Birmingham City Council

Biography of Birmingham People

PLEASE NOTE

These books are not available for purchase during the move from Birmingham Central Library to the Library of Birmingham.

You can still reserve copies for loan through the online catalogue.


Struggling Manor
Inner City Birmingham in the 1920's
by Lily Need
0709301928


This is a true story of an almost forgotten era on the city's history told with great humour. Lily Need's descriptions of factory life entertained millions when presented on television's 'Secret History of Sex'. 'Struggling Manor' uses the same racy language and powerful description showing what it was like to be a machine operator who reached her 'dancing years' during the Depression.




In The Midst of Life- A History of the Burial Grounds of Birmingham
by Joseph McKenna
070930188X




Of all the histories of Birmingham this is one of the most unusual. When the great and the good have passed away this history comes into its own. It is the history of the dead and their final resting places - a ghostly tour through the eerie history of Birmingham's cemeteries.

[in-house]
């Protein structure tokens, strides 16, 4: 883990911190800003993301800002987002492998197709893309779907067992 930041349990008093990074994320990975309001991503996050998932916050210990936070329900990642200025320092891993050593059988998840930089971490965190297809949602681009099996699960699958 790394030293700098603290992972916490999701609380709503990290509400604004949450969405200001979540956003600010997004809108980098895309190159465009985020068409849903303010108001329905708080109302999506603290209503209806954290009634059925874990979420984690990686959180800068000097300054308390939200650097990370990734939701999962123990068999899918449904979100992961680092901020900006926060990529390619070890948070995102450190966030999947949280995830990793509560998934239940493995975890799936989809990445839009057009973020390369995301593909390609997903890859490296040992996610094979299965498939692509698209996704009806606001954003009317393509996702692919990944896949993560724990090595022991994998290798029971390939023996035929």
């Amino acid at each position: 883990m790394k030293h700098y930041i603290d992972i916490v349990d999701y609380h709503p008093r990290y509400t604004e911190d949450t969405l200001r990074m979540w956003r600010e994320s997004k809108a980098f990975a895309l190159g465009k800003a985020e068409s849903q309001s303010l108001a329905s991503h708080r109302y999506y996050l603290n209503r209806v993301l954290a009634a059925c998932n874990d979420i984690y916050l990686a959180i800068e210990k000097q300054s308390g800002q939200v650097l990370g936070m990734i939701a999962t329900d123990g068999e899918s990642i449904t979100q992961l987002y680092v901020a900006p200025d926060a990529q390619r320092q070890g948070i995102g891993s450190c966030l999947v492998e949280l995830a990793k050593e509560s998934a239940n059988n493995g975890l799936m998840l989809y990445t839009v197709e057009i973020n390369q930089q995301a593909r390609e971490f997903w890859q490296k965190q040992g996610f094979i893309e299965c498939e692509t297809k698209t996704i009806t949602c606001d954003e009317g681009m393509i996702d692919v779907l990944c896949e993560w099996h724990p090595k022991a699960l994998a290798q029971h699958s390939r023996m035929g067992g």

George Thomson in Birmingham and the Blaskets
by Maggie Burns
0709302339

George Thomson was an English academic who lived for part of his life in Ireland; on the Blasket Islands, in Dublin and Galway, and became a champion of the Irish language. Later Professor of Greek at Birmingham University, he dedicated his life to the culture of working-class people. This book tells the story of his life and is illustrated with photos from Ireland, Birmingham, China and Greece.







Birmingham Women Margaret Green
075242095X

This book is a unique record of the part that women have played in the history of the city from Victorian times until the 1950s. Up until the early part of the twentieth century the primary role for women was a domestic one. Many middle-class women became involved in philanthropic social causes and the first women's anti-slavery society was established in Birmingham in 1825. The ability to contribute to war work gave working-class women an opportunity to broaden their horizons. Financial independence gradually became a possibility with increasing access to jobs in teaching, nursing, manufacturing and trade.